Indian Journal of Critical Care Medicine
Volume 26 | Issue 4 | Year 2022

Story of an Abscess: A Case of Mycobacterium abscessus Infection in an Immunocompetent Patient

Harish Mallapura Maheshwarappa1https://orcid.org/0000-0001-9377-3421, Girijapati Machanalli2https://orcid.org/0000-0002-8960-4120, KR Thilakchand3https://orcid.org/0000-0002-5102-9845, Durgam DS Tejaswini4https://orcid.org/0000-0002-0786-6494

1Department of Critical Care Medicine, Mazumdar Shaw Medical Centre, Bengaluru, Karnataka, India

2Department of Critical Care Medicine, Sakra World Hospital, Bengaluru, Karnataka, India

3Department of Critical Care Medicine, Narayana Hrudyalaya, Bengaluru, Karnataka, India

4Madras Medical College, Chennai, Tamil Nadu, India

Corresponding Author: Harish Mallapura Maheshwarappa, Department of Critical Care Medicine, Mazumdar Shaw Medical Centre, Bengaluru, Karnataka, India, Phone: +91 8095218493, e-mail: dr.harishmm@rocketmail.com

How to cite this article: Maheshwarappa HM, Machanalli G, Thilakchand KR, Tejaswini DDS. Story of an Abscess: A Case of Mycobacterium abscessus Infection in an Immunocompetent Patient. Indian J Crit Care Med 2022;26(4):535–536.

Source of support: Nil

Conflict of interest: None


Mycobacterium abscessus is a very unusual cause of infection in immunocompetent patients. It is a rapidly growing microbe that rarely causes disseminated infection or native valve endocarditis. This organism exhibits intrinsic and acquired resistance to multiple antibiotics and hence becomes a major issue in planning treatment regimens. We report a unique case of a young immunocompetent male patient presenting with stroke and persistent fever. After extensive investigations, he was found to have an abscess caused by M. abscessus in the sinus of Valsalva and thrombi in the aorta that was the sequelae following coronary angioplasty. This case report explains the difficulties in the diagnosis and treatment of M. abscessus.

Keywords: Aortic root, Endocarditis, Immunocompetent, Infective endocarditis, Mycobacterium abscessus, Native valve, Stroke.


Mycobacterium abscessus is a rapidly growing microbe that rarely causes disseminated infection or native valve endocarditis.1,2 This organism exhibits intrinsic and acquired resistance to multiple antibiotics and hence becomes a major issue in planning treatment regimens.3 We wish to report a unique case of a young immunocompetent male status post-percutaneous transluminal coronary angioplasty, presenting with stroke and persistent fever with a sinus of Valsalva abscess due to M. abscessus.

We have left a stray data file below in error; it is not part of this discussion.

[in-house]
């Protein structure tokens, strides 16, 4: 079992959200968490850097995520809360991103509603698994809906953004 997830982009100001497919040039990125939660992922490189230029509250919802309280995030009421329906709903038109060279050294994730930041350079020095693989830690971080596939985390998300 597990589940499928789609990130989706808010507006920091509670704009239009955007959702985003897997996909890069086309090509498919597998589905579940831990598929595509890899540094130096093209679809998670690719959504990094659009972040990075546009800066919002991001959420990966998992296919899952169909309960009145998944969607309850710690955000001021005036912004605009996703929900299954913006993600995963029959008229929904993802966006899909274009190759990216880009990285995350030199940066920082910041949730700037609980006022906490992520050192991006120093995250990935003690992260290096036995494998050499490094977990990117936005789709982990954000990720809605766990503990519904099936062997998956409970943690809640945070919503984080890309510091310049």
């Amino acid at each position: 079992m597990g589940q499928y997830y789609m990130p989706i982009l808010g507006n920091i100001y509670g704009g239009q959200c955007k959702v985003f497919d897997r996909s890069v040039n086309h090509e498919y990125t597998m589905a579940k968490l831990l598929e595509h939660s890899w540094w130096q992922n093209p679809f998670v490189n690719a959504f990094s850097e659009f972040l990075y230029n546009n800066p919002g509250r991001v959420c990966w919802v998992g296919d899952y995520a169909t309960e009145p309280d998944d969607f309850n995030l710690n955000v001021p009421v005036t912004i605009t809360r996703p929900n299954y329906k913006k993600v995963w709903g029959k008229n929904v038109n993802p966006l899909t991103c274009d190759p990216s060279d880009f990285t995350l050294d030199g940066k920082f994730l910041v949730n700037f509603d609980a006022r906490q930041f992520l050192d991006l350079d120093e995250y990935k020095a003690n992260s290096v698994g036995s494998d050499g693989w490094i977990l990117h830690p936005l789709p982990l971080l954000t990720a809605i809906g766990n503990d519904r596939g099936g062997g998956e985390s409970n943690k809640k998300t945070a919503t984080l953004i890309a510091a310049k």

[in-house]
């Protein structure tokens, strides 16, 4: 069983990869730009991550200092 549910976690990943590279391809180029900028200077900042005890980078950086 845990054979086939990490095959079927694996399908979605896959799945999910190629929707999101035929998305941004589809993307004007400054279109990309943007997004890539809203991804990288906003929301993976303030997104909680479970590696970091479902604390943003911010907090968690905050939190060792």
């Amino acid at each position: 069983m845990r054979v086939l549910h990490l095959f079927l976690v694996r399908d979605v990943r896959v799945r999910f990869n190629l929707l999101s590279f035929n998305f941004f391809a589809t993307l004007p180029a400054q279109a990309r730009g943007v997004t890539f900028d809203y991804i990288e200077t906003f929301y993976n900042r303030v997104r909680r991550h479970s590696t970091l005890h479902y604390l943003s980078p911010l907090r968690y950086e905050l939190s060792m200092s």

A 37-year-old male with a history of coronary artery disease status post-percutaneous transluminal coronary angioplasty 6 months back presented with sudden onset of dense hemiplegia on the left side and left upper motor neuron (UMN) facial palsy. Magnetic resonance imaging (MRI) brain showed right middle cerebral artery (MCA) infarct with right M1 occlusion. Since the onset of symptoms was beyond 12 hours, mechanical thrombectomy was deferred and the patient was started on dual antiplatelet therapy with aspirin and ticagrelor. Patient also gave history of low-grade fever on and off for the past 5 months. There was also history of significant weight loss (around 6 kg) in the past few months. Two months prior to the current admission, he was evaluated for the same complaints but it did not yield any positive results. Serology for human immunodeficiency virus (HIV), hepatitis B antigen (HbsAg), and hepatitis C (Hep C), and venereal disease research laboratory (VDRL) test for syphilis were negative; infective parameters were within normal limits, and other investigations like Widal test, malaria antigen, Weil-Felix, scrub typhus IgM, Brucella antibodies, and Mantoux test were negative. In view of persistent fever spikes and significant weight loss, he was readmitted the following month. Bone marrow aspiration and biopsy was done which was suggestive of granulomatous lesion. Patient’s erythrocyte sedimentation rate (ESR) was elevated (88 mm at the end of first hour). With the differential diagnosis as tuberculosis or sarcoidosis, the patient was started on empirical antitubercular treatment (ATT) (AKURIT 4) and steroids (prednisolone 30 mg once daily).